‘Quirky’ history of Dalston’s Rio cinema is stashed away in the attic

PUBLISHED: 17:10 05 January 2017 | UPDATED: 17:10 05 January 2017

Publicity stunt in 1950 on a roof top opposite the Rio, possibly to promote Mark Of The Gorilla

Publicity stunt in 1950 on a roof top opposite the Rio, possibly to promote Mark Of The Gorilla


The Rio is launching a campaign this year to restore the Art Deco picture palace to its former glory. Emma Bartholomew looks back at its past century.

The RIO as the Classic Cinema in 1950 The RIO as the Classic Cinema in 1950

The attic at the Rio Cinema contains a treasure trove of history - with pictures, photos, posters and press clippings “stuffed away” in endless rooms of filing cabinets.

Andrew Woodyatt, marketing and development manager at the Kingsland High Street cinema credits that to the management “never having thrown anything away”.

“It’s totally disorganised and more of a case of when I have a spare hour “Let’s open up another filings cabinet”. You come across the most amazing stuff - it’s totally and utterly random what you come across. “

One of the more quirky stories he has uncovered - documented in the cinema’s monthly newsletter from February 1991 - was that of Queenie, the cinema’s cat – who was formerly the feline for the Ace Cinema (now Efes snooker club).

The RIO in its first incarnation as the Kingsland Empire Cinema in 1915 The RIO in its first incarnation as the Kingsland Empire Cinema in 1915

“When that shut in 1984 she was carried down the pavement with her bowl and her favourite cushion,” Mr Woodyatt told the Gazette.

“She moved in at the Rio where she was happy for the reminder of her life. The regulars knew she loved sitting in people’s laps, so they would bring in titbits of food in the hope of luring her to sleep in their laps during the film. The old heating boiler wasn’t very reliable back then and she would keep them warm.”

Going back to the turn of the 20th century the Rio building was an auctioneer’s shop owned by Clara Ludski.

Silent cinema arrived as the latest entertainment craze on Kingsland High Street in 1908, with the opening of a small 50-seat shop conversion called Fairyland. It was joined by a much grander permanent building next door called The Amhurst Cinema Theatre designed by Frank Matcham - who also designed the Hackney Empire.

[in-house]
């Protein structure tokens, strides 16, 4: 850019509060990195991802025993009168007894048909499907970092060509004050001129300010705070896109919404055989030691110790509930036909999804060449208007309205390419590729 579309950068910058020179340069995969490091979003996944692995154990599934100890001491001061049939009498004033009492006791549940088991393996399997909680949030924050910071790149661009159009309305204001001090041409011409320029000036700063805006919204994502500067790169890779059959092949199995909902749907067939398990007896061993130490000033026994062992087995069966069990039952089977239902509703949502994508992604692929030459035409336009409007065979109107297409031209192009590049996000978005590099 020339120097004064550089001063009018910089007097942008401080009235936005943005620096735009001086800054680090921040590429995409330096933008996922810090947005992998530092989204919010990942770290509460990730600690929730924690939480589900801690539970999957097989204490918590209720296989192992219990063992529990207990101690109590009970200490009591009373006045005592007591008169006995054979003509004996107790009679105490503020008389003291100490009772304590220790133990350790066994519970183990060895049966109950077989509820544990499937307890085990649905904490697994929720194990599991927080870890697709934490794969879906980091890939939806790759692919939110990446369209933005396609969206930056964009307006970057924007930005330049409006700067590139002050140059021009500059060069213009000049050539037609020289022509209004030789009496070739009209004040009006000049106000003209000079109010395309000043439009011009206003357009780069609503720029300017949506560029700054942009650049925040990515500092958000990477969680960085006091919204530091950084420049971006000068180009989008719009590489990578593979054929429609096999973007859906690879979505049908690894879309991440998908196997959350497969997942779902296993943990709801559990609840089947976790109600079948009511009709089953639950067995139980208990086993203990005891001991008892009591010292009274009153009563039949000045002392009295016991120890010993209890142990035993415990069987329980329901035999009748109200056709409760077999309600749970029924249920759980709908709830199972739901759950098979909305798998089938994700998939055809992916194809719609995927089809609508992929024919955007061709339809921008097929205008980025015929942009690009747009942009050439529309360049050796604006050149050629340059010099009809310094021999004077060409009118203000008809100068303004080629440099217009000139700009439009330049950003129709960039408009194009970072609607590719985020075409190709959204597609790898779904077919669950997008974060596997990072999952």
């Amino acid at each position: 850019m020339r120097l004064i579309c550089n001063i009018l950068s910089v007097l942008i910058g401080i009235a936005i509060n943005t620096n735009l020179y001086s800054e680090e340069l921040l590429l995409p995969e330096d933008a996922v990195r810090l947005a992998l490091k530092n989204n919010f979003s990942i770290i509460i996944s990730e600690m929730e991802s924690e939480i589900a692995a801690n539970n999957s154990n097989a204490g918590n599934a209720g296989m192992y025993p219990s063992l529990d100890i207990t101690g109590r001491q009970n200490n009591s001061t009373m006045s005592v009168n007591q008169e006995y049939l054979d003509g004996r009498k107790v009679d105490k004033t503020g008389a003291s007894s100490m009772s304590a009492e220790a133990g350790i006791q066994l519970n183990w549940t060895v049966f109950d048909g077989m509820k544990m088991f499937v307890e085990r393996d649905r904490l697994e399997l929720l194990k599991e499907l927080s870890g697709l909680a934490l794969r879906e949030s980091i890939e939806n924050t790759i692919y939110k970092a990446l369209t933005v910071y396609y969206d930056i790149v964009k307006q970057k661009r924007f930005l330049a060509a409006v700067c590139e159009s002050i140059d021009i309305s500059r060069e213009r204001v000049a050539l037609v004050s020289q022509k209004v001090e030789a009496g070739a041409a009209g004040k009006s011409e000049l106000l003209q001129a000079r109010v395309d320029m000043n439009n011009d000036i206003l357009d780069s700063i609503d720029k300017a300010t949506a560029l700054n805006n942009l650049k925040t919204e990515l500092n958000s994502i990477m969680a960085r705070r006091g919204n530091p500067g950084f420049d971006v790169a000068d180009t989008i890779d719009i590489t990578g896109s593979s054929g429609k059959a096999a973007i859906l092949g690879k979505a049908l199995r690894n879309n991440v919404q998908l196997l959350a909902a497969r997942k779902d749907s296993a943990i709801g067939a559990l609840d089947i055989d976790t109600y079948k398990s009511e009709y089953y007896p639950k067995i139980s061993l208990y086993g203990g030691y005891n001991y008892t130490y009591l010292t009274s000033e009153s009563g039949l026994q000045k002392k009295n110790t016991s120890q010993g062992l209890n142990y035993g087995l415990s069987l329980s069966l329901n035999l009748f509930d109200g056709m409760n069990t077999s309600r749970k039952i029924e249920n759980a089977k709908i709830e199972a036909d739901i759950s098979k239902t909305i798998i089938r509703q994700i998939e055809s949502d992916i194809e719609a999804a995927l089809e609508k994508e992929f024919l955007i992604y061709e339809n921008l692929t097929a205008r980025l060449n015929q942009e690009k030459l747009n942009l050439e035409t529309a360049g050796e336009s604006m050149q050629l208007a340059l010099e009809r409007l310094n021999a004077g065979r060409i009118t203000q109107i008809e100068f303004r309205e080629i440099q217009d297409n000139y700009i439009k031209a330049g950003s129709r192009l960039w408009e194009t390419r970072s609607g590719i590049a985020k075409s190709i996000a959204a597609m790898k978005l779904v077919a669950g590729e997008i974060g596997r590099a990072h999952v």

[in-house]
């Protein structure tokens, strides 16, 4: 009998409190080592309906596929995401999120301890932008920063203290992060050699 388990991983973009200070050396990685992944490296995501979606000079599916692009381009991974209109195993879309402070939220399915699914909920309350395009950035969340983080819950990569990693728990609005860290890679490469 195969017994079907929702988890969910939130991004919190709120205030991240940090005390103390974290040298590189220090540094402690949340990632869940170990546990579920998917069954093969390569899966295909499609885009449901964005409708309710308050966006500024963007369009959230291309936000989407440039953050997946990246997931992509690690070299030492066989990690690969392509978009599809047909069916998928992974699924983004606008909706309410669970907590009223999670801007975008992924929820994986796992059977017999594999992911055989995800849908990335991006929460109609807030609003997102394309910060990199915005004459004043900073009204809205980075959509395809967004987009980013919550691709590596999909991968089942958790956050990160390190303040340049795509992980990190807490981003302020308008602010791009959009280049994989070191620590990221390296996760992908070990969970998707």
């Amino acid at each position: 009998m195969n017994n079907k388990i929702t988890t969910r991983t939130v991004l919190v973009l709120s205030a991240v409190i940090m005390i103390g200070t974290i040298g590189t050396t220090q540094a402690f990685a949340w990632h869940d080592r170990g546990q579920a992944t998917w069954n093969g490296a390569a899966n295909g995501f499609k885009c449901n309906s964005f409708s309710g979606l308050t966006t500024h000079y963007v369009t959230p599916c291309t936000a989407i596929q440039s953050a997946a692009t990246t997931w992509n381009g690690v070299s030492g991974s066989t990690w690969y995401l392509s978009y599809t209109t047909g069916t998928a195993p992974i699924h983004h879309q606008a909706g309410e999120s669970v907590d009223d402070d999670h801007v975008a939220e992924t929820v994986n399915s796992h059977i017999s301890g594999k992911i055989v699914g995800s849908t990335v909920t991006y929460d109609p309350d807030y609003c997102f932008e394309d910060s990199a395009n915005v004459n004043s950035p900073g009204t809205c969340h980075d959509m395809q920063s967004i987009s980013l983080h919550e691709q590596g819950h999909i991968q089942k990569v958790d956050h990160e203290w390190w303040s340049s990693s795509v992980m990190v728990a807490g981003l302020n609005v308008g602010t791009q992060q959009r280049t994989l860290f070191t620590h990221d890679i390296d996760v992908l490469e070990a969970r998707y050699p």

The RIO as the Classic cartoon Cinema in 1959 The RIO as the Classic cartoon Cinema in 1959

There was so much interest that Clara decided to convert her auctioneers business into a cinema in 1909, and called it The Kingsland Palace of Animated Pictures.

The venture was so successful she bought both properties on either side, demolished the entire site and commissioned the architect George Coles to design what was to be the grandest cinema in Hackney.

Called the Kingsland Empire, it opened in 1915, and was a lot more theatrical than most cinemas of its day with a two-level tea room, a domed tower, and an elaborate auditorium with five side arches and a double-columned proscenium arch.

Other new cinemas quickly followed and at one point there were 13 cinemas between Haggerston and Stoke Newington.

The auditorium in 1998 The auditorium in 1998

With the arrival of sound in the 1930s, the cinema changed hands and was bought by London and Southern Cinemas Ltd in 1933, then three years later Capital and Provincial News Theatres took over.

With the opening of two new luxury super cinemas - the ABC Savoy (now Efes) and the Odeon (demolished in 1984) the Kingsland Empire began to feel very dated.

The cult architect FE Bromige was commissioned to refurbish the Rio in Art Deco style and it reopened in 1937 as the Classic Cinema.

Mr Woodyatt explained: “At the Bromige he created a new auditorium within the shell of the earlier cinema – which English Heritage say is highly unusual. Through a secret door on the Rio’s roof, we can still peer into the “void” and see the ceiling and upper walls of the old 1915 auditorium.”